Ray Ozzie's illustrious IT career takes another turn

Within minutes of the official Microsoft announcement Thursday that Ray Ozzie has stepped into the role of chief software architect, his official biography at the company Web site was updated to reflect this latest development in what was already an illustrious IT career.

Ozzie, 50, created IBM's Lotus Notes and is widely regarded as a pioneer in how computers can be used for collaborative work. Microsoft's plan is for him to work "side by side" until 2008 with company founder and Chairman Bill Gates, also 50, who turned over the chief software architect's job to his colleague and good friend.

In July 2008, Gates will leave behind the day-to-day work of Microsoft to focus his attention on philanthropic work through the Bill and Melinda Gates Foundation, which he runs with his wife. The foundation has assumed an important global role in health care, including work to eradicate diseases such as malaria and polio, as well as contributing millions of dollars to helping people with AIDS. While the decision to make this career change was "hard," Gates said in a written statement that he believes "the road ahead for Microsoft is as bright as ever."

Ozzie's presence surely must contribute to Gates' optimism. When Groove Networks, the company he founded in October 1997, was acquired by Microsoft in April 2005, Ozzie was named chief technical officer to great fanfare. Before founding Groove, Ozzie was founder and president of Iris Associates, where he created and oversaw the early development of Lotus Notes.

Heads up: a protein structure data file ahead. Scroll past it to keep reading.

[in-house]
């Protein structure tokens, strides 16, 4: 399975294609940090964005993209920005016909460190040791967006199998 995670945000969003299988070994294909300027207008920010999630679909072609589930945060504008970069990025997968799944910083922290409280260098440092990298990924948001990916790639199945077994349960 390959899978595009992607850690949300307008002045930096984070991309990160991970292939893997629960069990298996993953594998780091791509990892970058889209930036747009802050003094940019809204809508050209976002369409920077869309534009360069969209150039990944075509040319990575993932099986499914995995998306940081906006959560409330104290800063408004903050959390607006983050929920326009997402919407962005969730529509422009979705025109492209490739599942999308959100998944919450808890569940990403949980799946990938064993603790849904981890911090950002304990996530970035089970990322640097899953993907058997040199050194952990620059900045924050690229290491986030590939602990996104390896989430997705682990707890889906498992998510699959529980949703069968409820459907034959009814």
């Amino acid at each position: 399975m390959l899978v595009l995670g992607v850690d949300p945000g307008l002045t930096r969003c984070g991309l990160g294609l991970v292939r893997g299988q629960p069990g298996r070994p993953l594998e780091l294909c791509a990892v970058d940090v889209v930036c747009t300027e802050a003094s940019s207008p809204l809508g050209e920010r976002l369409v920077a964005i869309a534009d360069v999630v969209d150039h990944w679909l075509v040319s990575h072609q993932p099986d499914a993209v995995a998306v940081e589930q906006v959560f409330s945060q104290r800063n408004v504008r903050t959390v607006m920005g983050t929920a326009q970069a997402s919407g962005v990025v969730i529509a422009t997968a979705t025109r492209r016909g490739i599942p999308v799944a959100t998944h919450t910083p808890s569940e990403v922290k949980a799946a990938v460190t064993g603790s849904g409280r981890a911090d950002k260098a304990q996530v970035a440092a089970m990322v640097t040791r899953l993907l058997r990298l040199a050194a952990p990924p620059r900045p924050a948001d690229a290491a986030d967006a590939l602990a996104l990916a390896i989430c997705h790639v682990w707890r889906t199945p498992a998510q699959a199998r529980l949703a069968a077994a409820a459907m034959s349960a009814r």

He had played a key role in developing Lotus Symphony, as well as Software Arts' TKSolver and VisiCalc, and his official Microsoft biography further notes that he also worked on early distributed operating systems at Data General.

He has a bachelor's degree from the University of Illinois at Urbana-Champaign, which has honored him as a distinguished alumnus. It was at the U. of I. that Ozzie is said to have first become intrigued with collaborative systems and how computers can support collaborative work.

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Nancy Weil

IDG News Service
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